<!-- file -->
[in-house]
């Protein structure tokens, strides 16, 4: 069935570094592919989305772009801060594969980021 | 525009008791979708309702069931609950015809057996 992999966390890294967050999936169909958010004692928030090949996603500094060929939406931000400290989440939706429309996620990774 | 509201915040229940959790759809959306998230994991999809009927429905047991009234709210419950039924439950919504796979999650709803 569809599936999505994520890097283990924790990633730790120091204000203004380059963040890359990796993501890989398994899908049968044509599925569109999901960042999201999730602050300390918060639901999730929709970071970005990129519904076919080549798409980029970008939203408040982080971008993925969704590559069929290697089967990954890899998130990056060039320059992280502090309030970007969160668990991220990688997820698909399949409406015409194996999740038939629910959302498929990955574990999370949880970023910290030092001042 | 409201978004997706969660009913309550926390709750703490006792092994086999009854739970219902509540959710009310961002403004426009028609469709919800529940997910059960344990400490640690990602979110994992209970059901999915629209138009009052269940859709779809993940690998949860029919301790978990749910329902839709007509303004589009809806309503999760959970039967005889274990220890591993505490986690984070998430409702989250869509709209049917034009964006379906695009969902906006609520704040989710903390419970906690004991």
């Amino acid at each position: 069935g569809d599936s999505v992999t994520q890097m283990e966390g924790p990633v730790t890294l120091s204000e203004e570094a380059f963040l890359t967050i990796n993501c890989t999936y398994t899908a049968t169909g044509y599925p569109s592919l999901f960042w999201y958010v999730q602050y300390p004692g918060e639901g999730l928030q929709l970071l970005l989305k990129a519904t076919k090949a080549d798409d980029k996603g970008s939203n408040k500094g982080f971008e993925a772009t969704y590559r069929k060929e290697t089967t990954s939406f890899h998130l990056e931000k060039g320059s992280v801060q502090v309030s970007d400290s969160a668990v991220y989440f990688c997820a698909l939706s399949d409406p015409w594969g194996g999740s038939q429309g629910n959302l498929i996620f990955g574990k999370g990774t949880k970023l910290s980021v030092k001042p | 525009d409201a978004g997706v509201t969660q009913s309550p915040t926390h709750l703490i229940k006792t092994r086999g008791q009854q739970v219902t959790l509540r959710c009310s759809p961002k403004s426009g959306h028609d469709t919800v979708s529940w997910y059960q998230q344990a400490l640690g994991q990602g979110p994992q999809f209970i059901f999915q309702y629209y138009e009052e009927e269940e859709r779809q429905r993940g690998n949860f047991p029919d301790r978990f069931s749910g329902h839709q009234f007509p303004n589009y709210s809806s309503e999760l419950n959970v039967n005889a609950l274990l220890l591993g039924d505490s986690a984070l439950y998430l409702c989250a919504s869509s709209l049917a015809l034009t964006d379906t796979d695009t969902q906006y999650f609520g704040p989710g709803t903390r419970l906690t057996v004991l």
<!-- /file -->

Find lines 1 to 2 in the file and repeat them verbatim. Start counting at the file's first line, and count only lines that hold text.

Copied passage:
[in-house]
């Protein structure tokens, strides 16, 4: 069935570094592919989305772009801060594969980021 | 525009008791979708309702069931609950015809057996 992999966390890294967050999936169909958010004692928030090949996603500094060929939406931000400290989440939706429309996620990774 | 509201915040229940959790759809959306998230994991999809009927429905047991009234709210419950039924439950919504796979999650709803 569809599936999505994520890097283990924790990633730790120091204000203004380059963040890359990796993501890989398994899908049968044509599925569109999901960042999201999730602050300390918060639901999730929709970071970005990129519904076919080549798409980029970008939203408040982080971008993925969704590559069929290697089967990954890899998130990056060039320059992280502090309030970007969160668990991220990688997820698909399949409406015409194996999740038939629910959302498929990955574990999370949880970023910290030092001042 | 409201978004997706969660009913309550926390709750703490006792092994086999009854739970219902509540959710009310961002403004426009028609469709919800529940997910059960344990400490640690990602979110994992209970059901999915629209138009009052269940859709779809993940690998949860029919301790978990749910329902839709007509303004589009809806309503999760959970039967005889274990220890591993505490986690984070998430409702989250869509709209049917034009964006379906695009969902906006609520704040989710903390419970906690004991």